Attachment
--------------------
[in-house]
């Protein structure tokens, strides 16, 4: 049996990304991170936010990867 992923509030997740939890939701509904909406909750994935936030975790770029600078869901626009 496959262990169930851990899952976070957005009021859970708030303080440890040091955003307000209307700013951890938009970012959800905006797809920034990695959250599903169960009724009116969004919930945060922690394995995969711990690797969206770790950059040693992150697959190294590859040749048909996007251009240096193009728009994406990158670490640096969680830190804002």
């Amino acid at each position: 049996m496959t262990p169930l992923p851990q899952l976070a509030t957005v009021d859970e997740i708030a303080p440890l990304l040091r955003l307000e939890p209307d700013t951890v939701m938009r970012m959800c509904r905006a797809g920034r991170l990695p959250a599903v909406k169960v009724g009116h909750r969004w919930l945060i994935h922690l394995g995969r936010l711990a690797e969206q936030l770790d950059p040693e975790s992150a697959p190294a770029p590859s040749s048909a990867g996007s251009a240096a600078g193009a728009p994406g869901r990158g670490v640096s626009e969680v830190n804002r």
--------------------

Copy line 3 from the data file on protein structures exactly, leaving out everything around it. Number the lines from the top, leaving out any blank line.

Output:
């Amino acid at each position: 049996m496959t262990p169930l992923p851990q899952l976070a509030t957005v009021d859970e997740i708030a303080p440890l990304l040091r955003l307000e939890p209307d700013t951890v939701m938009r970012m959800c509904r905006a797809g920034r991170l990695p959250a599903v909406k169960v009724g009116h909750r969004w919930l945060i994935h922690l394995g995969r936010l711990a690797e969206q936030l770790d950059p040693e975790s992150a697959p190294a770029p590859s040749s048909a990867g996007s251009a240096a600078g193009a728009p994406g869901r990158g670490v640096s626009e969680v830190n804002r």